Human Resources Minister M Kulasegaran has abandoned the idea of bringing in African workers to serve the plantation sector.
Kulasegaran claimed his statement about bringing in foreign workers from another continent was misconstrued and taken out of context.
The minister said he floated the idea after hearing complaints from the plantation sector players during a meeting in Cameron Highlands.
He said they had complained that foreign workers from Bangladesh and Southeast Asia were no longer interested to work in Malaysia's oil palm estates, thus resulting in some RM10 billion a year in losses from unharvested fruits due to a lack of workers.
This is because palm fruits must be harvested within 21 days of their fruiting or they would be unsuitable for processing.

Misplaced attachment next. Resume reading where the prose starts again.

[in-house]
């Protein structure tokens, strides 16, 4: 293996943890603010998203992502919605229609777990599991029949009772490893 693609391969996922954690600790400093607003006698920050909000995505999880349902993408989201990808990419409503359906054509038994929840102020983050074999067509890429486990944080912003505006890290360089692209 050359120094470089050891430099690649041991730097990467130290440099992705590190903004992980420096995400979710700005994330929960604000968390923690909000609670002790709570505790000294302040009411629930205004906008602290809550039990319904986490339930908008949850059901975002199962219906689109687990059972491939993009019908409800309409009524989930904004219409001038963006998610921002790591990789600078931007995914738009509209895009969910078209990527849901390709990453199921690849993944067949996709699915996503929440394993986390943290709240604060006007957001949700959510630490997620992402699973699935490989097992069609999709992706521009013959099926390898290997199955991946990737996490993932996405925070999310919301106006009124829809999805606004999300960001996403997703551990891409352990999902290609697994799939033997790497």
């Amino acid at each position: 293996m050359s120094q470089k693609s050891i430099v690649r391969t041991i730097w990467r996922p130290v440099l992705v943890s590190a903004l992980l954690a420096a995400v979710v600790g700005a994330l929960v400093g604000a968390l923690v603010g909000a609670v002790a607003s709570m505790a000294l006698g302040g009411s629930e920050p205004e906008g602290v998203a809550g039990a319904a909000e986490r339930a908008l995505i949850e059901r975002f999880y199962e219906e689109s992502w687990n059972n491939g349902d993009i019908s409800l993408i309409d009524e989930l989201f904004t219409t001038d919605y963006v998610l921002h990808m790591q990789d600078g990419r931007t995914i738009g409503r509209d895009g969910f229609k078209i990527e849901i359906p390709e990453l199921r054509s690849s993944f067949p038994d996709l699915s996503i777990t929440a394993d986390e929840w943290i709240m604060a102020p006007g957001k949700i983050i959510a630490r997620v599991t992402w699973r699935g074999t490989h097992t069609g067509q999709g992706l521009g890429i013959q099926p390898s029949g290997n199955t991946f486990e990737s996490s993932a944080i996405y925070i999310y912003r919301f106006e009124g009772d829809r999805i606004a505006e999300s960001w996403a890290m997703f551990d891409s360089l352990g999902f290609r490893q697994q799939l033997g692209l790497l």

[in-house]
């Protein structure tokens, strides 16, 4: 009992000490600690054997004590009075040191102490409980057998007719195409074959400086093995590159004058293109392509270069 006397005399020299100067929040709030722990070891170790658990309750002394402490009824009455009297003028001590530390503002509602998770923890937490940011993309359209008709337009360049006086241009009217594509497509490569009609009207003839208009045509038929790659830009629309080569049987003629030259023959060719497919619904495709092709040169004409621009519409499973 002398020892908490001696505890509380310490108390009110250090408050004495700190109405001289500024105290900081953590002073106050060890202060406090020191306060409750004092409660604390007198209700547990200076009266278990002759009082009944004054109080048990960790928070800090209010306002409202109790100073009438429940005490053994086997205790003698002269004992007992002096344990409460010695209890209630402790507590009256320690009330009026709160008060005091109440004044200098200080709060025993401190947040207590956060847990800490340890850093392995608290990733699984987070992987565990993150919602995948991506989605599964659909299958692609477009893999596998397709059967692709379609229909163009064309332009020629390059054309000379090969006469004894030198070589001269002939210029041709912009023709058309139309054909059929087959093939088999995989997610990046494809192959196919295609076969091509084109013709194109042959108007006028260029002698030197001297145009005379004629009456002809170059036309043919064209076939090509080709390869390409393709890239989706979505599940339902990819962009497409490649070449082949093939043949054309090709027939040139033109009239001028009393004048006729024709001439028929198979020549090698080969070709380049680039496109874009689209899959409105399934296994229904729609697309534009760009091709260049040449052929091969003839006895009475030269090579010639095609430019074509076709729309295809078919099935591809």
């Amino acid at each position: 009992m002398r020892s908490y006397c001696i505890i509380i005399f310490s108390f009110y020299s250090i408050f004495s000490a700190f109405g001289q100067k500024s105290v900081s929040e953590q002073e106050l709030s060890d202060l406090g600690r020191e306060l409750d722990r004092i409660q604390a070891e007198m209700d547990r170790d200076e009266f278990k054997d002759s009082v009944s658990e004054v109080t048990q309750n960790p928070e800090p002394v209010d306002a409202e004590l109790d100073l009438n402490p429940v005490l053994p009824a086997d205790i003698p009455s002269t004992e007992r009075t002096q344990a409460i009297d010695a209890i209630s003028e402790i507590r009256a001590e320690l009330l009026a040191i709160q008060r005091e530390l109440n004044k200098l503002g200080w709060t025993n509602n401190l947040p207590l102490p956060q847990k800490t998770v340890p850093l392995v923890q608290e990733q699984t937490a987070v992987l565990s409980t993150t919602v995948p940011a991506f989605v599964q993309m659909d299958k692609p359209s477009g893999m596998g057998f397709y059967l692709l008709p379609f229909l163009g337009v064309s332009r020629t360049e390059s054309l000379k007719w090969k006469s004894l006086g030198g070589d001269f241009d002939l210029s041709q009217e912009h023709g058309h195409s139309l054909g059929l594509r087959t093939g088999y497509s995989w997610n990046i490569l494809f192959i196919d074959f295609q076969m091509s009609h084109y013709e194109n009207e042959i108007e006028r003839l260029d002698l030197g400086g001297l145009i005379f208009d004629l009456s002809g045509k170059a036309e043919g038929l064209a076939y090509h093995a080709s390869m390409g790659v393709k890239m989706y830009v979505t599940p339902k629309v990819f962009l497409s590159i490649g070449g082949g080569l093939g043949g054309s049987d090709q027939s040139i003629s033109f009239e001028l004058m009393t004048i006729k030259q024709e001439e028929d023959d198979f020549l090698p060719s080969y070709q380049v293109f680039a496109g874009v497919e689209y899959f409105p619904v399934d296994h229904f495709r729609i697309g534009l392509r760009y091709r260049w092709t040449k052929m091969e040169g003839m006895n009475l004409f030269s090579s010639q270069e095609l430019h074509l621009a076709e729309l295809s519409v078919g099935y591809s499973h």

"The plantation owners suggested that to meet the shortfall in labour, the government consider employing workers from Africa, particularly from countries in which Malaysia is heavily invested in the oil and gas sector, and in plantation agriculture.
"This seemed an understandable suggestion given the reasons for the labour shortfall in estates in Malaysia and the fact that we have invested considerably in Africa.
"It was in this context that at the town hall session, I floated the idea that government may have to look to Africa to shore up the labour shortfall in plantation agriculture in Malaysia," Kulasegaran said.
He added that the proposal would also require cabinet approval, which has yet to take place.
"As the prime minister has said there is no necessity to bring in workers from Africa, thus, I will inform the plantation owners the whole suggestion of bringing in foreign workers to Malaysia would be dropped," he said.